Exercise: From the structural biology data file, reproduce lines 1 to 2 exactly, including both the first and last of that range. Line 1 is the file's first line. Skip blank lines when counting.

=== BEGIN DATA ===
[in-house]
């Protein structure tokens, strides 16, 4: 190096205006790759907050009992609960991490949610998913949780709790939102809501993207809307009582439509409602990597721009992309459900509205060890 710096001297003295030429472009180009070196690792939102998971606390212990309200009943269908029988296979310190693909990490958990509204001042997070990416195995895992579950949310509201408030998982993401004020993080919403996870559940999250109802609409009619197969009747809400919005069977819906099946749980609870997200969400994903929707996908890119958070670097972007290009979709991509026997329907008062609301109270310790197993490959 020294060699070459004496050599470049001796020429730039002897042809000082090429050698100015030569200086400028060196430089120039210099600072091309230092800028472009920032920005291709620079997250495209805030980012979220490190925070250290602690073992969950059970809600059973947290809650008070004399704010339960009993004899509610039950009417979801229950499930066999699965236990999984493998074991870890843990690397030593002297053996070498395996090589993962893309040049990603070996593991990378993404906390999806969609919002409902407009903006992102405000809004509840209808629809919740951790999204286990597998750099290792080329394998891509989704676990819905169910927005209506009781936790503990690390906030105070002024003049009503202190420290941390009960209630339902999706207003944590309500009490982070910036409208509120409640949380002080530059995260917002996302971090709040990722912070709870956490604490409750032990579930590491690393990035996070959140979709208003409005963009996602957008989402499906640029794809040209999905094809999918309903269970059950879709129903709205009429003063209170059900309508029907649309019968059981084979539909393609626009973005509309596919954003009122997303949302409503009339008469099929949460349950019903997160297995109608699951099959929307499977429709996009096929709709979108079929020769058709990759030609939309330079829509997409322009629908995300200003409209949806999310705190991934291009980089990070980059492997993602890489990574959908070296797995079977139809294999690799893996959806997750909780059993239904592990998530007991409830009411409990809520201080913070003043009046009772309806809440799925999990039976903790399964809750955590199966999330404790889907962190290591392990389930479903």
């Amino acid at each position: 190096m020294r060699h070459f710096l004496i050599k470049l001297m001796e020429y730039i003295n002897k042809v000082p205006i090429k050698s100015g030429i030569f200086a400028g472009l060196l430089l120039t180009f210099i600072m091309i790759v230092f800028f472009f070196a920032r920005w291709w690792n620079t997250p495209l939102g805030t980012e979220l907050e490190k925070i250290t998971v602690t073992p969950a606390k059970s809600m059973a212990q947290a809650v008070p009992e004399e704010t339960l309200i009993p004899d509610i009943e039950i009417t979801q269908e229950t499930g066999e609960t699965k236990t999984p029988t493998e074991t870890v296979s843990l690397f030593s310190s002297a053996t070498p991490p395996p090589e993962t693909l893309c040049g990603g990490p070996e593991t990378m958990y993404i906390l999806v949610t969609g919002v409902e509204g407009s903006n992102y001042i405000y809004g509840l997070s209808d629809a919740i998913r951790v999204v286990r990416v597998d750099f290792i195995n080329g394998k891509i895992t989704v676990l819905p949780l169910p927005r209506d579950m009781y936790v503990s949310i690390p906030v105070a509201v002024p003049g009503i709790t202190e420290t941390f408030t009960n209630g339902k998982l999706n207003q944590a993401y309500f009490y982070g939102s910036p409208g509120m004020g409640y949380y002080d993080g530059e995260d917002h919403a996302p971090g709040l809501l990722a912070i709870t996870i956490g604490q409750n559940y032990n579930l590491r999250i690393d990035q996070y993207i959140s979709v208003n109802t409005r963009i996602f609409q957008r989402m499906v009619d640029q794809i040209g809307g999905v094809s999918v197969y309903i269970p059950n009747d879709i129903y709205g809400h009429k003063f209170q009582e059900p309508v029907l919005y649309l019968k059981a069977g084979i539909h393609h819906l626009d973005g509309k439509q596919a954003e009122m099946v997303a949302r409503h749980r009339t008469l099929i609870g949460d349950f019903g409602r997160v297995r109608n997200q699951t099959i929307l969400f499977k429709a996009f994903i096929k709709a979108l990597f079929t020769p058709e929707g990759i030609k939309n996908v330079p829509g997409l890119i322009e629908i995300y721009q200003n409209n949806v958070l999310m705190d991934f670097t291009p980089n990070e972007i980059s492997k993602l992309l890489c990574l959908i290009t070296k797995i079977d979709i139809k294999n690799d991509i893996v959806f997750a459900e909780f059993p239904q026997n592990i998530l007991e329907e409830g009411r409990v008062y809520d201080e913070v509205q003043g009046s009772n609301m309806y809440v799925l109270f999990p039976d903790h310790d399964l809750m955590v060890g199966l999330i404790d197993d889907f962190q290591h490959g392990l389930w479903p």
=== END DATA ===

[in-house]
């Protein structure tokens, strides 16, 4: 190096205006790759907050009992609960991490949610998913949780709790939102809501993207809307009582439509409602990597721009992309459900509205060890 710096001297003295030429472009180009070196690792939102998971606390212990309200009943269908029988296979310190693909990490958990509204001042997070990416195995895992579950949310509201408030998982993401004020993080919403996870559940999250109802609409009619197969009747809400919005069977819906099946749980609870997200969400994903929707996908890119958070670097972007290009979709991509026997329907008062609301109270310790197993490959 020294060699070459004496050599470049001796020429730039002897042809000082090429050698100015030569200086400028060196430089120039210099600072091309230092800028472009920032920005291709620079997250495209805030980012979220490190925070250290602690073992969950059970809600059973947290809650008070004399704010339960009993004899509610039950009417979801229950499930066999699965236990999984493998074991870890843990690397030593002297053996070498395996090589993962893309040049990603070996593991990378993404906390999806969609919002409902407009903006992102405000809004509840209808629809919740951790999204286990597998750099290792080329394998891509989704676990819905169910927005209506009781936790503990690390906030105070002024003049009503202190420290941390009960209630339902999706207003944590309500009490982070910036409208509120409640949380002080530059995260917002996302971090709040990722912070709870956490604490409750032990579930590491690393990035996070959140979709208003409005963009996602957008989402499906640029794809040209999905094809999918309903269970059950879709129903709205009429003063209170059900309508029907649309019968059981084979539909393609626009973005509309596919954003009122997303949302409503009339008469099929949460349950019903997160297995109608699951099959929307499977429709996009096929709709979108079929020769058709990759030609939309330079829509997409322009629908995300200003409209949806999310705190991934291009980089990070980059492997993602890489990574959908070296797995079977139809294999690799893996959806997750909780059993239904592990998530007991409830009411409990809520201080913070003043009046009772309806809440799925999990039976903790399964809750955590199966999330404790889907962190290591392990389930479903």